England’s Ben Stokes insists recalled Alex Hales ‘shares the same goal’

Ben Stokes will have to overcome both South Africa and England’s late-summer weather if England are going to end his first summer as Test captain with a sixth victory in seven games at the Oval this week, but it is a fight he insists he is ready for.

The first two games of the series have ended with swift and emphatic results, each side claiming a win, and both captains pledged that the rain forecast across much of the first two days in south London would not dilute their focus on victory.

“If we do have a rain-affected game it will be interesting to see what goes on there,” Stokes said, “because I know that we will be trying whatever we can to try and inflict a win. We don’t play for draws. If we do lose a few days, I know what I’ll be trying to do.”

Stokes also insisted he and the recalled Alex Hales share a dream of winning the T20 World Cup as he dodged a question about their personal relationship. Hales’ lengthy international exile is over after he replaced the injured Jonny Bairstow in Matthew Mott’s squad for next month’s tournament in Australia.

Stokes welcomed back Hales by describing him as “one of the best T20 players in the world” but gave short shrift to being quizzed on their association away from the field.“My goal, Alex’s goal and everyone else’s goal who is part of that squad is to win the World Cup,” said Stokes, on the eve of England’s Test decider against South Africa at the Kia Oval.

“Alex is definitely one of the best T20 players in the world and unfortunately with what happened with Jonny we had to call another player up. Alex is definitely one of the guys that bowlers don’t want to be bowling at in the T20 format.”

South Africa’s Dean Elgar, meanwhile, said this game was “pretty much like a World Cup final for us” and “the biggest so far in my captaincy”. He still hopes to return to England next summer for the World Test Championship final, and knows victory would return them to the top of that competition’s rankings.

“There’s definitely going to be a winner in this Test, no doubt,” he said. “We can’t control the weather, it is what it is, but the styles of cricket that we’ve been playing, I’m pretty confident there will be a victory and there will be someone that loses this Test. It’s one of those where you have to empty the tank, you can’t leave anything behind. It’s huge, it’s massive for us.”

Both teams have been forced to make a change to their batting line-up, with South Africa replacing Rassie van der Dussen, who has a broken finger, with Ryan Rickelton and England giving a debut to Harry Brook after Jonny Bairstow’s freak golfing accident over the weekend.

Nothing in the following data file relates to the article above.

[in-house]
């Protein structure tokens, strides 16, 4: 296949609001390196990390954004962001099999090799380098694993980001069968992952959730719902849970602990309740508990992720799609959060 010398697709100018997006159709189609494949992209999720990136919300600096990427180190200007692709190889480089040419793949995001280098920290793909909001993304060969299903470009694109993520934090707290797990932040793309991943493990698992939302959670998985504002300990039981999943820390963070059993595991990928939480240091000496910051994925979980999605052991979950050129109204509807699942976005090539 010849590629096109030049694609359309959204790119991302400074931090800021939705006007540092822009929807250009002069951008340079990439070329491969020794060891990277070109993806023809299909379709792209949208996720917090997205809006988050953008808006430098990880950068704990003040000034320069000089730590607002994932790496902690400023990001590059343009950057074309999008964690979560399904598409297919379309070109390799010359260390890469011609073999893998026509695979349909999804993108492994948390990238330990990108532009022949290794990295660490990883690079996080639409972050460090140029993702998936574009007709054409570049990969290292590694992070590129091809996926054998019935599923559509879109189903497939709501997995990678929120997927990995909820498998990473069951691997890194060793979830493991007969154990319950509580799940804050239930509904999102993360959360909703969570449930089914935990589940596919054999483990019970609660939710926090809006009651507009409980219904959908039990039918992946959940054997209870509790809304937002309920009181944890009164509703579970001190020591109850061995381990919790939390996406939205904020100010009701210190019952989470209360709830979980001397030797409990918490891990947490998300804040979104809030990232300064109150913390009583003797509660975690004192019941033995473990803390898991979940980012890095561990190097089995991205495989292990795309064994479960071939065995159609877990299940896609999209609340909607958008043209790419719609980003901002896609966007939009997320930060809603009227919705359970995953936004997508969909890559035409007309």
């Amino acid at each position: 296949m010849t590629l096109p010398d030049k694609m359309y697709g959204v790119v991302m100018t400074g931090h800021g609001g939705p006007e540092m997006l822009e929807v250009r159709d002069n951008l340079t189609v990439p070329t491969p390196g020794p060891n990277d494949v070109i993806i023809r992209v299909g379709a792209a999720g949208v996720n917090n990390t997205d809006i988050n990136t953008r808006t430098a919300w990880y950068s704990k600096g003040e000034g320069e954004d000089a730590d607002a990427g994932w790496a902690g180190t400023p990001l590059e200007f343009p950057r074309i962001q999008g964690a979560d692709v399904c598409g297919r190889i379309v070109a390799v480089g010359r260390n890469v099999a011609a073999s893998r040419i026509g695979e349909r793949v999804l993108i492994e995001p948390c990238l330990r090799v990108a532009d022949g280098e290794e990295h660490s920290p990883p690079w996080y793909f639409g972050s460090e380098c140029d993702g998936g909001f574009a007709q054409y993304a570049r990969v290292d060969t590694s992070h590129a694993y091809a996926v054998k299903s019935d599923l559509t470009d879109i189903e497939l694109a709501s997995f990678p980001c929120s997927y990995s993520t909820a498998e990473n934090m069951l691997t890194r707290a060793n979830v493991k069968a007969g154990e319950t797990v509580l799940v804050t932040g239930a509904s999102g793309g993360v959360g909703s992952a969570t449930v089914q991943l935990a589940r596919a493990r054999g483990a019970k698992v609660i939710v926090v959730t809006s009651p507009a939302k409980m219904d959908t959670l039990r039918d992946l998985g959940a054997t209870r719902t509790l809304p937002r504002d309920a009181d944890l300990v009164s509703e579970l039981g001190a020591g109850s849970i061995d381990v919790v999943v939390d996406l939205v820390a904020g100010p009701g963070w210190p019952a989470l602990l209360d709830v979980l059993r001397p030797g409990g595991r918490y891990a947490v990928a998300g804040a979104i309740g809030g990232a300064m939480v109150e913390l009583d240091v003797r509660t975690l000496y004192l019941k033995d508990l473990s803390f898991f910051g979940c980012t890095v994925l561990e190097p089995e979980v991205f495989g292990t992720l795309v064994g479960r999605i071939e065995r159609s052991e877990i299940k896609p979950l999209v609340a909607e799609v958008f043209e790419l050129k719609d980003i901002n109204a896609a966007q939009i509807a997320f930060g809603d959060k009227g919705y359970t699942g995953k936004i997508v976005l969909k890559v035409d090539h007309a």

“The way he goes about his game, he’s pretty much a like-for-like replacement,” Stokes said. “He’s always going to look to take the bowling on, take the positive option. It’s devastating to not have Jonny but I’m very excited we get a replacement with the skill Jonny possesses.”

Stokes and Brook played two games together for Northern Superchargers in last year’s Hundred – across those two matches Stokes scored 10 runs off 14 deliveries, and Brook 100 off 61. “There’s just things that stand out about certain players, like the time they have at the crease, the shots they play,” Stokes said of the 23-year-old. “He’s shown this summer the skill he has. The way he operates, the way he wants to go out and dominate is very rare. He’s a huge talent and he has to go out there and show everybody what he can do.”

Brook has been part of England’s squad throughout the summer, allowing the England captain to come to some conclusions about his character. “He’s very chilled, relaxed, doesn’t say much, keeps himself to himself,” he said. “He’s a bit dumb, if I can say, but he’s such a good player.”

Reacting to his captain’s judgement, Brook admitted that he “wasn’t very good at school” but insisted his “cricket brain’s all right”. That much has been obvious for some time, as he compiled a succession of eye-catching scores in all formats of the game – even if most of his recent competitive experience has come in the frantic extremes of the Hundred.

“It’s still a ball. I’m still hitting a ball,” he said. “I don’t think the way I play changes too much. A little bit more extravagant in white-ball, but I am still trying to put pressure on the bowlers.”

Brook’s one red-ball innings in the last six weeks came for England Lions against South Africa at Canterbury, when he scored 140. “This is Test cricket now,” Elgar said. “You can bat like that if you want in a four-day game or a County Championship game, but this is Test cricket. There’s lots of things that can put a stop to you as a player, whether it’s the crowd or the cameras. He got a few runs against us, but we’ve got our fast bowlers who didn’t bowl against him in Kent so I’m not reading too much into that. This is Test cricket, it’ll humble you as a player and as a person. This is the big league now.”